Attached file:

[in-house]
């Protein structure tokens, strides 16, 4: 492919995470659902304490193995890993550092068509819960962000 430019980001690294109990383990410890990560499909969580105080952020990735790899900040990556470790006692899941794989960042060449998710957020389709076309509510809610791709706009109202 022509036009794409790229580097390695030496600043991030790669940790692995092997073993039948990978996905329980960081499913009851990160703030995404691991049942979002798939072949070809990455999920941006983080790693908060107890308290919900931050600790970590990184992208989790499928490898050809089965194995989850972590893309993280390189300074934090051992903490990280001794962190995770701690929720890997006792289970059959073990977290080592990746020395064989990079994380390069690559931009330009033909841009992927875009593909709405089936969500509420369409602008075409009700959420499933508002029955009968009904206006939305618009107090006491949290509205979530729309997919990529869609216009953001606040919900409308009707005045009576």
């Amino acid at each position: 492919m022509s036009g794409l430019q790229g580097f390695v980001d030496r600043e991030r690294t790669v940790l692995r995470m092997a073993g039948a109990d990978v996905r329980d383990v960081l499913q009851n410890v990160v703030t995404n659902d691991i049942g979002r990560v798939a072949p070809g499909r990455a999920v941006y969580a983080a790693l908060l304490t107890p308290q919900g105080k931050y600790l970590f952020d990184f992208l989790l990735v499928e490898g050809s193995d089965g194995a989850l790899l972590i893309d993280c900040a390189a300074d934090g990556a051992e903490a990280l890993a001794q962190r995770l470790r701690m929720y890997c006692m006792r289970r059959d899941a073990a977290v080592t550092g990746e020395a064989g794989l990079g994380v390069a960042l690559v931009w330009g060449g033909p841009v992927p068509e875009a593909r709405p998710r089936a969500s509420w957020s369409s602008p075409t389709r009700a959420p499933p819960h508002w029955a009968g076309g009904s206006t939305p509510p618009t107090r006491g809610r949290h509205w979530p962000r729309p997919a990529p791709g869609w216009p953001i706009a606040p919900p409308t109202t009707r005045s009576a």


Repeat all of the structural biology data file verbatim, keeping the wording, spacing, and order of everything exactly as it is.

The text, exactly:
[in-house]
């Protein structure tokens, strides 16, 4: 492919995470659902304490193995890993550092068509819960962000 430019980001690294109990383990410890990560499909969580105080952020990735790899900040990556470790006692899941794989960042060449998710957020389709076309509510809610791709706009109202 022509036009794409790229580097390695030496600043991030790669940790692995092997073993039948990978996905329980960081499913009851990160703030995404691991049942979002798939072949070809990455999920941006983080790693908060107890308290919900931050600790970590990184992208989790499928490898050809089965194995989850972590893309993280390189300074934090051992903490990280001794962190995770701690929720890997006792289970059959073990977290080592990746020395064989990079994380390069690559931009330009033909841009992927875009593909709405089936969500509420369409602008075409009700959420499933508002029955009968009904206006939305618009107090006491949290509205979530729309997919990529869609216009953001606040919900409308009707005045009576």
């Amino acid at each position: 492919m022509s036009g794409l430019q790229g580097f390695v980001d030496r600043e991030r690294t790669v940790l692995r995470m092997a073993g039948a109990d990978v996905r329980d383990v960081l499913q009851n410890v990160v703030t995404n659902d691991i049942g979002r990560v798939a072949p070809g499909r990455a999920v941006y969580a983080a790693l908060l304490t107890p308290q919900g105080k931050y600790l970590f952020d990184f992208l989790l990735v499928e490898g050809s193995d089965g194995a989850l790899l972590i893309d993280c900040a390189a300074d934090g990556a051992e903490a990280l890993a001794q962190r995770l470790r701690m929720y890997c006692m006792r289970r059959d899941a073990a977290v080592t550092g990746e020395a064989g794989l990079g994380v390069a960042l690559v931009w330009g060449g033909p841009v992927p068509e875009a593909r709405p998710r089936a969500s509420w957020s369409s602008p075409t389709r009700a959420p499933p819960h508002w029955a009968g076309g009904s206006t939305p509510p618009t107090r006491g809610r949290h509205w979530p962000r729309p997919a990529p791709g869609w216009p953001i706009a606040p919900p409308t109202t009707r005045s009576a």